Etymology
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palladium (n.1)

"a safeguard," c. 1600, originally (late 14c., Palladioun) "a sacred image of Pallas Athene," from Old French palladion, from Latin palladium, from Greek Palladion, noun use of neuter of Palladios "of Pallas." It stood in the citadel of Troy and the safety of the city was believed to depend on it. Related: Palladian.

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palladium (n.2)

metallic element, coined 1803 by discoverer William Hyde Wollaston (1766-1828), from Pallas, the name given to an asteroid discovered the previous year (by German astronomer Olbers) and named for the goddess (see Pallas).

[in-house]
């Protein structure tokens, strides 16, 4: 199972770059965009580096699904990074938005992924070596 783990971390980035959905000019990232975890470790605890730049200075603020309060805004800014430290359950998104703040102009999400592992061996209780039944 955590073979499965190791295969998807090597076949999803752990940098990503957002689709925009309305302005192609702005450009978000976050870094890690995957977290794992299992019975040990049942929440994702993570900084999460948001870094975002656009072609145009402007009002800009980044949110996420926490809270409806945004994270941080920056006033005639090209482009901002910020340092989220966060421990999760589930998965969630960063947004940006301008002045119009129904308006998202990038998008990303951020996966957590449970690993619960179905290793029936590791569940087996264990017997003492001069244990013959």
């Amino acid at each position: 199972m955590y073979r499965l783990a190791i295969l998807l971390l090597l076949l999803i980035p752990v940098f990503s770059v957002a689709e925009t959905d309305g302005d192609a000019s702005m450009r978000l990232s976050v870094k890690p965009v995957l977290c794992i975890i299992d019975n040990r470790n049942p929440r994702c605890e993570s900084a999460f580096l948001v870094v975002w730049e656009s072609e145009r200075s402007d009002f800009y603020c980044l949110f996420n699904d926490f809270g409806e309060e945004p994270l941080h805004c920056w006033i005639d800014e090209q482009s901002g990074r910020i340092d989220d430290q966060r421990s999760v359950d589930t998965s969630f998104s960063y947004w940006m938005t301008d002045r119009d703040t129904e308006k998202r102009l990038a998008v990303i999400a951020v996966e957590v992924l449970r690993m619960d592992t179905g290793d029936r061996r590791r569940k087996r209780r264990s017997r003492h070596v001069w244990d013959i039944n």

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Beatlemania (n.)

1963; see Beatles + mania.

In September [1963], the Beatles played the Royal Albert Hall in London, and in October they had top bill on "Val Parnell's Sunday Night at the Palladium" show. Fans lined up all day on Argyll Street outside the Palladium for a glimpse of the boys, a phenomenon that was unprecedented at that time. Hundreds of extra policemen were called in to deal with the crowd, and some later estimated that as many as 2,000 girls mobbed the band as they tried to enter the theater. ... All major British newspapers headlined the story the next day, and the term "Beatlemania" was coined to describe the frenzy and hysteria that fans exhibited over the Beatles. [Jacqueline Edmondson, "John Lennon: A Biography," 2010]
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